In partnership with HPE's supercomputing prowess, we build soutions to have utility, and computing power and supercomputing deliver utility by enabling the creation of sophisticated tools and technologies that improve everyday life.  

Interestingly, the foundation for these advancements, HPC, was established well before the emergence of modern AI technologies. AI and HPC use highly specialized software; however, they fundamentally operate on the same high-performance architecture (HPA), which underpins the infrastructure for handling extensive computations. This shared foundation allows for the seamless integration of HPC capabilities in AI development, further enhancing their utility and effectiveness in various applications.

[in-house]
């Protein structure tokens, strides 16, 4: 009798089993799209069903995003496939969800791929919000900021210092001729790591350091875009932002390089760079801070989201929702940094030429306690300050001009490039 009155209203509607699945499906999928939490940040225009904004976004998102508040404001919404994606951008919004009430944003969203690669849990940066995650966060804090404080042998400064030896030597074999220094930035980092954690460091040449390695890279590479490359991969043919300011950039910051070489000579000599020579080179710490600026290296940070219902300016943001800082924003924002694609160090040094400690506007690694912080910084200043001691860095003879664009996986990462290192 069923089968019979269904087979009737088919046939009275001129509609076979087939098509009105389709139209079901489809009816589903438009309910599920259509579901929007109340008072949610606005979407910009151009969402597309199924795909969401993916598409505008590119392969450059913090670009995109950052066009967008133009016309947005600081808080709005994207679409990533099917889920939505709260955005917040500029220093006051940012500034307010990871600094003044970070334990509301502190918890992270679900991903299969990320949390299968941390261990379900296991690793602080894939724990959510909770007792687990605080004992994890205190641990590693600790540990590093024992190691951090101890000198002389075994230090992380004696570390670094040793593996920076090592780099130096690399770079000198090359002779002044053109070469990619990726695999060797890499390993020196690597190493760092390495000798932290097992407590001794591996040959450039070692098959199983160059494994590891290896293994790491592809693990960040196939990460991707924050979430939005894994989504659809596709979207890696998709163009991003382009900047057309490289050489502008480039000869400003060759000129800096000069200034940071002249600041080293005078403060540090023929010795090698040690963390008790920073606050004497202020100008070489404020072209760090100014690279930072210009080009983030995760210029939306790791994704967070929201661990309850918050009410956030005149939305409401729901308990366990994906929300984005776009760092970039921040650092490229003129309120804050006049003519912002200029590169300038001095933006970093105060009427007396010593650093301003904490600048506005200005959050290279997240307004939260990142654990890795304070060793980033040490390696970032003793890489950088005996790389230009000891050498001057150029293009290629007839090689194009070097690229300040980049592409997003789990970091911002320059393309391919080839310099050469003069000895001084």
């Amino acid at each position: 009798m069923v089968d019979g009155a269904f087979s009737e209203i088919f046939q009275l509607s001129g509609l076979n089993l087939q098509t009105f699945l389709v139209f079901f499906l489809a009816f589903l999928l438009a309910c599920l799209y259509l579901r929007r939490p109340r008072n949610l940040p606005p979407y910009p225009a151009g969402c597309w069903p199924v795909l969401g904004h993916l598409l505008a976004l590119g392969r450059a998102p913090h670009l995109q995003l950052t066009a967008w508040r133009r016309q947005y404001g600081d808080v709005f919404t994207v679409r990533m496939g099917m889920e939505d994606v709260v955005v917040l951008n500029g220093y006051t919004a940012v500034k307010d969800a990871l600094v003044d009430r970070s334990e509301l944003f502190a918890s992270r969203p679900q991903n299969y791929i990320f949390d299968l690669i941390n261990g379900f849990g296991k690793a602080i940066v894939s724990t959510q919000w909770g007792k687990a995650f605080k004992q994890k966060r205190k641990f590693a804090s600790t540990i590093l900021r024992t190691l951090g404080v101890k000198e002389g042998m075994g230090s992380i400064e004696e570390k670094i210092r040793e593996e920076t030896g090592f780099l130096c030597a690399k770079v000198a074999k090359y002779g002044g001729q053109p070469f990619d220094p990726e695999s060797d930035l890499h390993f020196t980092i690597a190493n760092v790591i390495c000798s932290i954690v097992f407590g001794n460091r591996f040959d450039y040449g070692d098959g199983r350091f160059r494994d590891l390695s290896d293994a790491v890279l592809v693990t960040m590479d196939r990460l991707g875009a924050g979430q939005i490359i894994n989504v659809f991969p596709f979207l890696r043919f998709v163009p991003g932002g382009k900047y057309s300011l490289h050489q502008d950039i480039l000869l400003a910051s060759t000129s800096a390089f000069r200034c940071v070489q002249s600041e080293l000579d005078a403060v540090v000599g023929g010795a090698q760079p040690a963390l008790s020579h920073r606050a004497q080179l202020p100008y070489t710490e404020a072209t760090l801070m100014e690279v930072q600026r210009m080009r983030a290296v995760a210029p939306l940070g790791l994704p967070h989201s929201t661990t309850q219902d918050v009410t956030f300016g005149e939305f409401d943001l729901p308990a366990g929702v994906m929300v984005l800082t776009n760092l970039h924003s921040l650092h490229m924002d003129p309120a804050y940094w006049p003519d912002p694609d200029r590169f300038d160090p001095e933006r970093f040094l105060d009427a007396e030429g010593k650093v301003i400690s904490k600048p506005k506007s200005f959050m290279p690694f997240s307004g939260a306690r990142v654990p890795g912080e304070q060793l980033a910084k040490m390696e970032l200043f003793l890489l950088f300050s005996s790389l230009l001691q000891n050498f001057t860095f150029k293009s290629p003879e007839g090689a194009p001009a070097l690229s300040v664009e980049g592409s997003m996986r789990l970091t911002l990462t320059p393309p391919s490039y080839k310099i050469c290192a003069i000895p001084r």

With that said, two major underpinnings of AI are changing.  

First, there is a greater influx and flow of data, along with a diversification in data types. The exponential growth of information overload presents a classic HPC problem: how to effectively deal with this data deluge. This challenge is not new to HPC, where managing vast amounts of data efficiently has always been a core capability. 

Secondly, the need to build big, scalable AI systems is more pressing than ever. This requirement echoes familiar scenarios faced in the HPC world, where such scaling has been achieved repeatedly. Leveraging what we know from HPC, we can apply best practices to AI development, ensuring that the AI systems of tomorrow are both robust and adaptable. The HPC community is well-equipped to absorb this volume of data, running it on platforms that can scale up and out to meet growing demands. Furthermore, the HPC business model, which can be delivered as a service, on-premises, or in the private cloud, provides flexible and scalable solutions that can adapt to the dynamic needs of AI.